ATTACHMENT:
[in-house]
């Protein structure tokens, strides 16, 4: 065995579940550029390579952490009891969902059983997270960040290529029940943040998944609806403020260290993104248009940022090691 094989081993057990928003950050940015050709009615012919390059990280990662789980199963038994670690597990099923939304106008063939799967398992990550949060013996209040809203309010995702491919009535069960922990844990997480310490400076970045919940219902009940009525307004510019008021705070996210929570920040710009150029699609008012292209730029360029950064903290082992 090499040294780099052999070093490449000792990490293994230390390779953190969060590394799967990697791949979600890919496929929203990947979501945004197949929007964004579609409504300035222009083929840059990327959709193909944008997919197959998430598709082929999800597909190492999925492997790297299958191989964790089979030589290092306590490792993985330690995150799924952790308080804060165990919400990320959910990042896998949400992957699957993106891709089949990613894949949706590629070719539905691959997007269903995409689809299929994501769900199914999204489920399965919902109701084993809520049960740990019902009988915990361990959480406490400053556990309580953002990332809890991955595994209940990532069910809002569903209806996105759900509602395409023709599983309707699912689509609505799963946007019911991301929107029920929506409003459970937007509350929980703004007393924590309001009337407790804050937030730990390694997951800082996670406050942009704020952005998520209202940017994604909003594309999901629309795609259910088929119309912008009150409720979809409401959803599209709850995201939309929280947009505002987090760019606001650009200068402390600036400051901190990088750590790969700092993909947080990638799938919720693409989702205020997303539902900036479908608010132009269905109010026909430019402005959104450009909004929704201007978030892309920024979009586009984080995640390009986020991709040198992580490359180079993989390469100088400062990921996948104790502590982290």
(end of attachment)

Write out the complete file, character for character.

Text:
[in-house]
């Protein structure tokens, strides 16, 4: 065995579940550029390579952490009891969902059983997270960040290529029940943040998944609806403020260290993104248009940022090691 094989081993057990928003950050940015050709009615012919390059990280990662789980199963038994670690597990099923939304106008063939799967398992990550949060013996209040809203309010995702491919009535069960922990844990997480310490400076970045919940219902009940009525307004510019008021705070996210929570920040710009150029699609008012292209730029360029950064903290082992 090499040294780099052999070093490449000792990490293994230390390779953190969060590394799967990697791949979600890919496929929203990947979501945004197949929007964004579609409504300035222009083929840059990327959709193909944008997919197959998430598709082929999800597909190492999925492997790297299958191989964790089979030589290092306590490792993985330690995150799924952790308080804060165990919400990320959910990042896998949400992957699957993106891709089949990613894949949706590629070719539905691959997007269903995409689809299929994501769900199914999204489920399965919902109701084993809520049960740990019902009988915990361990959480406490400053556990309580953002990332809890991955595994209940990532069910809002569903209806996105759900509602395409023709599983309707699912689509609505799963946007019911991301929107029920929506409003459970937007509350929980703004007393924590309001009337407790804050937030730990390694997951800082996670406050942009704020952005998520209202940017994604909003594309999901629309795609259910088929119309912008009150409720979809409401959803599209709850995201939309929280947009505002987090760019606001650009200068402390600036400051901190990088750590790969700092993909947080990638799938919720693409989702205020997303539902900036479908608010132009269905109010026909430019402005959104450009909004929704201007978030892309920024979009586009984080995640390009986020991709040198992580490359180079993989390469100088400062990921996948104790502590982290």